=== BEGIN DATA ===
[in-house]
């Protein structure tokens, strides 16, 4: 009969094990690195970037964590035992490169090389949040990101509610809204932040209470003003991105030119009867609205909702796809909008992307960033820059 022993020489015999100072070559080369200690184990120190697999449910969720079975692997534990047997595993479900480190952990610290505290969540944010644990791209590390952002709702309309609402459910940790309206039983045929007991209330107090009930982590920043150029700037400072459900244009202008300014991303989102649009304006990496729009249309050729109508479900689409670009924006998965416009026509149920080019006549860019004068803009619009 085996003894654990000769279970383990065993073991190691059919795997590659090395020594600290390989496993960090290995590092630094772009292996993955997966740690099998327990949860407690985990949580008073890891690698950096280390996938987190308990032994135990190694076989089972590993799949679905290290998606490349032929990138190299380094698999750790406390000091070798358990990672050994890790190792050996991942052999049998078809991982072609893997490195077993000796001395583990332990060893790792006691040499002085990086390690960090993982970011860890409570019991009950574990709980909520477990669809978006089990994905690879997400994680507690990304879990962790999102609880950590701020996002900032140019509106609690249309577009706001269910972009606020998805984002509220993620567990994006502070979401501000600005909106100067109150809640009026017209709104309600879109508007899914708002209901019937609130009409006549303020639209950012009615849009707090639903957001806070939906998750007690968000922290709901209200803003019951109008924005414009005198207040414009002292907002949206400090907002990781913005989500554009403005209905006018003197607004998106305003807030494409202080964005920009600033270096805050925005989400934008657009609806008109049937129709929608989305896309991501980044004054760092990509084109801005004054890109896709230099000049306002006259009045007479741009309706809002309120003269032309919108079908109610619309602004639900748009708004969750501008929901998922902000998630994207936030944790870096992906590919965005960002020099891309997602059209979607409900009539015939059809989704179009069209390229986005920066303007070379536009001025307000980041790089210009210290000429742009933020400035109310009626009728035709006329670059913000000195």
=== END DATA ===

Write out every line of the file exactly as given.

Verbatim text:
[in-house]
């Protein structure tokens, strides 16, 4: 009969094990690195970037964590035992490169090389949040990101509610809204932040209470003003991105030119009867609205909702796809909008992307960033820059 022993020489015999100072070559080369200690184990120190697999449910969720079975692997534990047997595993479900480190952990610290505290969540944010644990791209590390952002709702309309609402459910940790309206039983045929007991209330107090009930982590920043150029700037400072459900244009202008300014991303989102649009304006990496729009249309050729109508479900689409670009924006998965416009026509149920080019006549860019004068803009619009 085996003894654990000769279970383990065993073991190691059919795997590659090395020594600290390989496993960090290995590092630094772009292996993955997966740690099998327990949860407690985990949580008073890891690698950096280390996938987190308990032994135990190694076989089972590993799949679905290290998606490349032929990138190299380094698999750790406390000091070798358990990672050994890790190792050996991942052999049998078809991982072609893997490195077993000796001395583990332990060893790792006691040499002085990086390690960090993982970011860890409570019991009950574990709980909520477990669809978006089990994905690879997400994680507690990304879990962790999102609880950590701020996002900032140019509106609690249309577009706001269910972009606020998805984002509220993620567990994006502070979401501000600005909106100067109150809640009026017209709104309600879109508007899914708002209901019937609130009409006549303020639209950012009615849009707090639903957001806070939906998750007690968000922290709901209200803003019951109008924005414009005198207040414009002292907002949206400090907002990781913005989500554009403005209905006018003197607004998106305003807030494409202080964005920009600033270096805050925005989400934008657009609806008109049937129709929608989305896309991501980044004054760092990509084109801005004054890109896709230099000049306002006259009045007479741009309706809002309120003269032309919108079908109610619309602004639900748009708004969750501008929901998922902000998630994207936030944790870096992906590919965005960002020099891309997602059209979607409900009539015939059809989704179009069209390229986005920066303007070379536009001025307000980041790089210009210290000429742009933020400035109310009626009728035709006329670059913000000195």